Who Killed Alex Spourdalakis sounds like a murder mystery. The cover of the DVD says, “Ignorance, negligence, indifference”. The documentary was produced by the Autism Media Channel, and the cover also says, “Autism and the US healthcare system”. The implication is that things are not going well for the growing number of parents of autistic children. In March of 2014, the Centers for Disease Control and Prevention concluded that the rate of autism had risen to 1 out of 68 births in the United States, and that was nearly double from ten years prior. That sounds like a major problem, and that doesn’t even get to the heart of exactly how tragic that really is. Death rates are high for children with autism, and that too tends to get swept under the rug. The problems of dealing with an autistic child are unimaginable to those who live a normal life.
Alex Spourdalakis had two extremely devoted caregivers who would literally do anything to relieve the problems that he dealt with. He was a normal, happy baby until 18 months. Dorothy, Alex’s mother, and Yolanda Agata Skrodzka, Alex’s godmother, doted on him every moment when he started to show problems, often never leaving his bedside when he wound up in various hospitals. The story that movie tells is a heartbreaking tragedy of an arrogant and misguided healthcare system, not able to accept the changing state of autism in America. Dorothy and Yolanda trusted the doctors as Alex went through numerous changes, assuming the doctors knew best. Over time, it became clear that the doctors mostly didn’t know what they were doing. Eventually, at age 14, Alex died.
So who did kill Alex? The answer is fairly simple legally, but the real culprits are not going to jail, and this is a problem that is repeating itself over and over in America and the world over.
Dorothy and Yolanda dealt with an early intestinal problem by close observation of Alex’s diet and solved an early crisis. Dorothy and Yolanda diagnosed food allergies on their own initiative and were right. There is family footage at every stage of Alex’s life attesting to the enormous love and care the two women provided.
Then doctors interfered again, and problems returned. One of the big problems with an autistic child is the inability to properly communicate, especially in Alex’s case. If there were problems, the only way Alex could communicate was through agitation. Doctor’s would prescribe drugs. When drugs didn’t work, they would prescribe different drugs. The movie goes into great detail about the trail of the drugs provided, all leading to worse and worse problems. The film also goes through the revolving door of different hospitals shuttling an increasingly troublesome and uncontrollable child. Alex also suffered a separation anxiety from the constant need to be taken from the home and moved from place to place. All through this Dorothy and Yolanda are filmed desperately trying to offer Alex comfort. The doctors make Alex’s condition worse and worse.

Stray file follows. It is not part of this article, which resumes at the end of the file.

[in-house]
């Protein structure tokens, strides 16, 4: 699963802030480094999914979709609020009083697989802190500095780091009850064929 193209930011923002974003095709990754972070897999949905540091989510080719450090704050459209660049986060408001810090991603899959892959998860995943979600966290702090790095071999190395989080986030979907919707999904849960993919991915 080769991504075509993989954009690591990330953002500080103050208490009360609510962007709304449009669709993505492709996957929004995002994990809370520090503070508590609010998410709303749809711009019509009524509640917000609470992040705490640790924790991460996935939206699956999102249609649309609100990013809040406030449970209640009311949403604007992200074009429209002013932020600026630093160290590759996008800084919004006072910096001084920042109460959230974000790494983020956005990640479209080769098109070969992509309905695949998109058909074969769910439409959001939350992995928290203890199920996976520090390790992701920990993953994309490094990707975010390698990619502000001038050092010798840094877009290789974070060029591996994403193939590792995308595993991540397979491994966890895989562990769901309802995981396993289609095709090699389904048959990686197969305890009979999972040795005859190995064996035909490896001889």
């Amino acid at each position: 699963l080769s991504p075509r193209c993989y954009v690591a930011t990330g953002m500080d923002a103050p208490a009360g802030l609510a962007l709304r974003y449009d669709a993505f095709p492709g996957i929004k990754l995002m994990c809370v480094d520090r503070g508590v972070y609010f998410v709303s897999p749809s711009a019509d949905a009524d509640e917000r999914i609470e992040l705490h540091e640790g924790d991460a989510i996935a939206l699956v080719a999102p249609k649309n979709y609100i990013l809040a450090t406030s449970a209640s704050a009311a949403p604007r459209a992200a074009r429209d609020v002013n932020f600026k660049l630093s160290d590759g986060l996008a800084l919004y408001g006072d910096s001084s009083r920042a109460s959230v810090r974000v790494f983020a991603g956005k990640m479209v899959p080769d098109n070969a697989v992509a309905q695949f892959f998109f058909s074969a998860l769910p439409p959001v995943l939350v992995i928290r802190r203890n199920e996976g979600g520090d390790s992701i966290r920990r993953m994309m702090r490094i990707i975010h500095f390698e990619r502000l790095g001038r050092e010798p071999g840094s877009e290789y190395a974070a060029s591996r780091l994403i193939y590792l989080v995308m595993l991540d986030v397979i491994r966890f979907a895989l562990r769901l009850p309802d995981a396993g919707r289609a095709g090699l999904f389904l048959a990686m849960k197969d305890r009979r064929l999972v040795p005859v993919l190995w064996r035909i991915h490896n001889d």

It becomes obvious looking at the film that there is no coherent method of dealing with this growing problem, and it is the families who are being punished to unimaginable degrees. Hospitals don’t want to deal with this problem, which has led to an epidemic of stress-induced homicides. In Alex’s case, after he was at his very worst he was discharged by LutheranHospital in Parkridge, Illinois after a long line of hospitals had passed him along. It was shortly after that, that Dorothy and Yolanda were arrested for the death of Alex. The film shows very clearly that the two women were saints who obviously eventually succumbed to despair. This story is also shown to be a common problem.
Various autism groups were actively involved through most of the progress of Alex’s story but were still not able to stop the tragedy.
If you plan on having a child in the future, you need to see this movie. Hope you have the strength of these two women and pray that things will finally get better in the care of children with these problems gets better. The film has extras including interviews with the filmmakers, a different story that has a better outcome, and a tribute to Alex. Overall, the film is a basic, relentless and passionate look at the problem. It doesn’t try to do anything but present the story simply and clearly. It is not an entertainment, but an education and a warning. It is not pleasant to watch and is meant to generate outrage. I recommend it not as a film but as an awakening.